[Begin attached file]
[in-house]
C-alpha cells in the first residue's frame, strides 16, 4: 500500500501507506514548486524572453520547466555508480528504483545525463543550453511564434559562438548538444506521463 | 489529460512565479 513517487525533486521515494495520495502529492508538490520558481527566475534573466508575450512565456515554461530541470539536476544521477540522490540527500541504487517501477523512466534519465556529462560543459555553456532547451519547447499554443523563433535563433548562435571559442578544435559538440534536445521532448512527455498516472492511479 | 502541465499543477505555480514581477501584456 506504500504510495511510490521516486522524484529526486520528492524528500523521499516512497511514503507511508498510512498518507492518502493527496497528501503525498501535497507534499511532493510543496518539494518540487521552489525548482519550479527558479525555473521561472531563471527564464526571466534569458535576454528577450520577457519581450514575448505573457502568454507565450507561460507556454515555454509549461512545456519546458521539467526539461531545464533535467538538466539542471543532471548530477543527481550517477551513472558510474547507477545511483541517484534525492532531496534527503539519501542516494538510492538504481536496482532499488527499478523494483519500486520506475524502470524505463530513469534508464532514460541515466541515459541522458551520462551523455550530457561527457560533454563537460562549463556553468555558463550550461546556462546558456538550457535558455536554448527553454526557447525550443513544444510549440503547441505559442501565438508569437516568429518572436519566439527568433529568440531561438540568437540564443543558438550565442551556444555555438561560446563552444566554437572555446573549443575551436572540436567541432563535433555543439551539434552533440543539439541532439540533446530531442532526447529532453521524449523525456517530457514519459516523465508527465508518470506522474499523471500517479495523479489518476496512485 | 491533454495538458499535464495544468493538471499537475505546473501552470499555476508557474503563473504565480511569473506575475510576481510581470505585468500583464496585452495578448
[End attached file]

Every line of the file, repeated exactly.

[in-house]
C-alpha cells in the first residue's frame, strides 16, 4: 500500500501507506514548486524572453520547466555508480528504483545525463543550453511564434559562438548538444506521463 | 489529460512565479 513517487525533486521515494495520495502529492508538490520558481527566475534573466508575450512565456515554461530541470539536476544521477540522490540527500541504487517501477523512466534519465556529462560543459555553456532547451519547447499554443523563433535563433548562435571559442578544435559538440534536445521532448512527455498516472492511479 | 502541465499543477505555480514581477501584456 506504500504510495511510490521516486522524484529526486520528492524528500523521499516512497511514503507511508498510512498518507492518502493527496497528501503525498501535497507534499511532493510543496518539494518540487521552489525548482519550479527558479525555473521561472531563471527564464526571466534569458535576454528577450520577457519581450514575448505573457502568454507565450507561460507556454515555454509549461512545456519546458521539467526539461531545464533535467538538466539542471543532471548530477543527481550517477551513472558510474547507477545511483541517484534525492532531496534527503539519501542516494538510492538504481536496482532499488527499478523494483519500486520506475524502470524505463530513469534508464532514460541515466541515459541522458551520462551523455550530457561527457560533454563537460562549463556553468555558463550550461546556462546558456538550457535558455536554448527553454526557447525550443513544444510549440503547441505559442501565438508569437516568429518572436519566439527568433529568440531561438540568437540564443543558438550565442551556444555555438561560446563552444566554437572555446573549443575551436572540436567541432563535433555543439551539434552533440543539439541532439540533446530531442532526447529532453521524449523525456517530457514519459516523465508527465508518470506522474499523471500517479495523479489518476496512485 | 491533454495538458499535464495544468493538471499537475505546473501552470499555476508557474503563473504565480511569473506575475510576481510581470505585468500583464496585452495578448